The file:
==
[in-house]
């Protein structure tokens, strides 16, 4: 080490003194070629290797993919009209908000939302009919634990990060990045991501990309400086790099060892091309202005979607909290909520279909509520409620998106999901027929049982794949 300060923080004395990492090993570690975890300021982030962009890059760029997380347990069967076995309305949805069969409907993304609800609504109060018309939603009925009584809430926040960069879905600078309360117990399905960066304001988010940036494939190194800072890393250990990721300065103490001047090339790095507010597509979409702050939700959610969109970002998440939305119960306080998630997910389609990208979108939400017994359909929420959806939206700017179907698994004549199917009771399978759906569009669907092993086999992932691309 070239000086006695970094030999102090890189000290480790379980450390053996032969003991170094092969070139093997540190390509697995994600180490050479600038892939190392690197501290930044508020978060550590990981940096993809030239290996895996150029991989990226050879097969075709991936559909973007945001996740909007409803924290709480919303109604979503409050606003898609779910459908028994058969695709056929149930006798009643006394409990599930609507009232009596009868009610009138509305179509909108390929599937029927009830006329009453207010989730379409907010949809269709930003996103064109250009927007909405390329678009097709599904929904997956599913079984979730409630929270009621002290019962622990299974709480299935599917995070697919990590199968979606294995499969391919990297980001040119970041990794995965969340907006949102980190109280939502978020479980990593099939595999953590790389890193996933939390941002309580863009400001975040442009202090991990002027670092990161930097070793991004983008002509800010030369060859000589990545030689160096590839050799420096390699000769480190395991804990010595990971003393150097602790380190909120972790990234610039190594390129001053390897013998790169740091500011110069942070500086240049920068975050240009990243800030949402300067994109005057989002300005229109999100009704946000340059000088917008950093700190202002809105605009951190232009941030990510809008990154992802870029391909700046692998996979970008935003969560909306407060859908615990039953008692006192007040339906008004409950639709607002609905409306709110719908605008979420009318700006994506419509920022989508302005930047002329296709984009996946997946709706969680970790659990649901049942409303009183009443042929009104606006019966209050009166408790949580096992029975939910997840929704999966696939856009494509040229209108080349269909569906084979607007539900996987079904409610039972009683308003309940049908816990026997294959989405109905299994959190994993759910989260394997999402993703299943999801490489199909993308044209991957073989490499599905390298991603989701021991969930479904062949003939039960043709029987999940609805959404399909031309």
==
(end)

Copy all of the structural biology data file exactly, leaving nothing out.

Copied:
[in-house]
């Protein structure tokens, strides 16, 4: 080490003194070629290797993919009209908000939302009919634990990060990045991501990309400086790099060892091309202005979607909290909520279909509520409620998106999901027929049982794949 300060923080004395990492090993570690975890300021982030962009890059760029997380347990069967076995309305949805069969409907993304609800609504109060018309939603009925009584809430926040960069879905600078309360117990399905960066304001988010940036494939190194800072890393250990990721300065103490001047090339790095507010597509979409702050939700959610969109970002998440939305119960306080998630997910389609990208979108939400017994359909929420959806939206700017179907698994004549199917009771399978759906569009669907092993086999992932691309 070239000086006695970094030999102090890189000290480790379980450390053996032969003991170094092969070139093997540190390509697995994600180490050479600038892939190392690197501290930044508020978060550590990981940096993809030239290996895996150029991989990226050879097969075709991936559909973007945001996740909007409803924290709480919303109604979503409050606003898609779910459908028994058969695709056929149930006798009643006394409990599930609507009232009596009868009610009138509305179509909108390929599937029927009830006329009453207010989730379409907010949809269709930003996103064109250009927007909405390329678009097709599904929904997956599913079984979730409630929270009621002290019962622990299974709480299935599917995070697919990590199968979606294995499969391919990297980001040119970041990794995965969340907006949102980190109280939502978020479980990593099939595999953590790389890193996933939390941002309580863009400001975040442009202090991990002027670092990161930097070793991004983008002509800010030369060859000589990545030689160096590839050799420096390699000769480190395991804990010595990971003393150097602790380190909120972790990234610039190594390129001053390897013998790169740091500011110069942070500086240049920068975050240009990243800030949402300067994109005057989002300005229109999100009704946000340059000088917008950093700190202002809105605009951190232009941030990510809008990154992802870029391909700046692998996979970008935003969560909306407060859908615990039953008692006192007040339906008004409950639709607002609905409306709110719908605008979420009318700006994506419509920022989508302005930047002329296709984009996946997946709706969680970790659990649901049942409303009183009443042929009104606006019966209050009166408790949580096992029975939910997840929704999966696939856009494509040229209108080349269909569906084979607007539900996987079904409610039972009683308003309940049908816990026997294959989405109905299994959190994993759910989260394997999402993703299943999801490489199909993308044209991957073989490499599905390298991603989701021991969930479904062949003939039960043709029987999940609805959404399909031309």